Weakest schools to be targeted by Gove


Michael Gove has unveiled plan to convert primary schools that have fallen below the government's minimum standard into academies, with the weakest 200 being converted from September 2012.

The primaries that will be turned into academies are those that have fallen below the government's minimum standards for five years. The standards require at least 60% of pupils to achieve a basic level – level four – in English and maths by the age of 11, and also require them to have made at least average progress between the ages of seven and 11.

Around 500 primaries have fallen below the minimum standards for three or four years, and local authorities have been asked to draw up plans to show how they intend to improve them. Those authorities with particularly large numbers of struggling primaries will be identified for urgent collaboration with the Department for Education.

Mr Gove warned that the government could intervene where authorities were "recalcitrant" or tried to "stand in the way of improvement".

He said: "Wherever possible, we want to find solutions that everyone can agree on, as we have done with the vast majority of the secondary schools that will become academies next year."

Christine Blower, the general secretary of the National Union of Teachers, said compelling schools to turn into academies would not improve standards.

She said: "This is a totally unacceptable experiment to undertake with our primary school children. Since last September, few primaries have voluntarily converted to academy status.

"Schools value and need the additional support they receive from their local authority and neighbouring schools. Simply closing schools and replacing them with academies will not have the impact sought, but will cause a great deal of confusion and distress for parents, pupils and staff."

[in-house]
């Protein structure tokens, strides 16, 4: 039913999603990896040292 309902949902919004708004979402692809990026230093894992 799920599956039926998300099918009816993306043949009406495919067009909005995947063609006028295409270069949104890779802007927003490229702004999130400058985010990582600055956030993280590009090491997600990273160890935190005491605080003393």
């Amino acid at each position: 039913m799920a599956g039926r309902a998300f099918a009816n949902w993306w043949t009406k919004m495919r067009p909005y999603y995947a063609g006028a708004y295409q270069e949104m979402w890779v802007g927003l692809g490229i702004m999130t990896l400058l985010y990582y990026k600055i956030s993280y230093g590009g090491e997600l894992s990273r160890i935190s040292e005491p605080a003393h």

By 2015, the education secretary said he expected every secondary school in England to be achieving the current national average of at least 50% of pupils achieving five A*-C grades at GCSE, including English and maths. If not, the school will be regarded as underperforming.

The current threshold to avoid that label is 35% of pupils getting five "good" GCSEs, including in English and maths.

As an interim measure, after the 2012 exams the floor of minimum performance will be raised to 40% of pupils achieving five A*-Cs including in English and maths. At present, 407 secondaries are below that level.

In addition, Michael Gove has announced that nearly 900 secondary schools in England must raise standards so that at least 50 percent of pupils get five A*-C grades at GCSE, Education Secretary Michael Gove has announced.The stringent new targets are to be imposed on schools in an attempt to raise flagging standards.

Education Secretary Michael Gove said every state secondary school must achieve the national average GCSE performance by 2015. The current target is 35 per cent of pupils, which Mr Gove last year raised from Labour’s 30 per cent.

Those schools which fail could face closure or takeover by a successful neighbouring academy school. In the most recent round of exams, 870 out of the 3,000 secondaries in England fell short of the benchmark.

The 50 per cent target will  be phased in, with the minimum standard rising to 40 per cent in 2012. At present, 407 secondaries are below that level.

Mr Gove has already raised the benchmark to 35 percent but said further improvements are needed to prevent Britain falling behind rapidly rising Asian economies like China and India.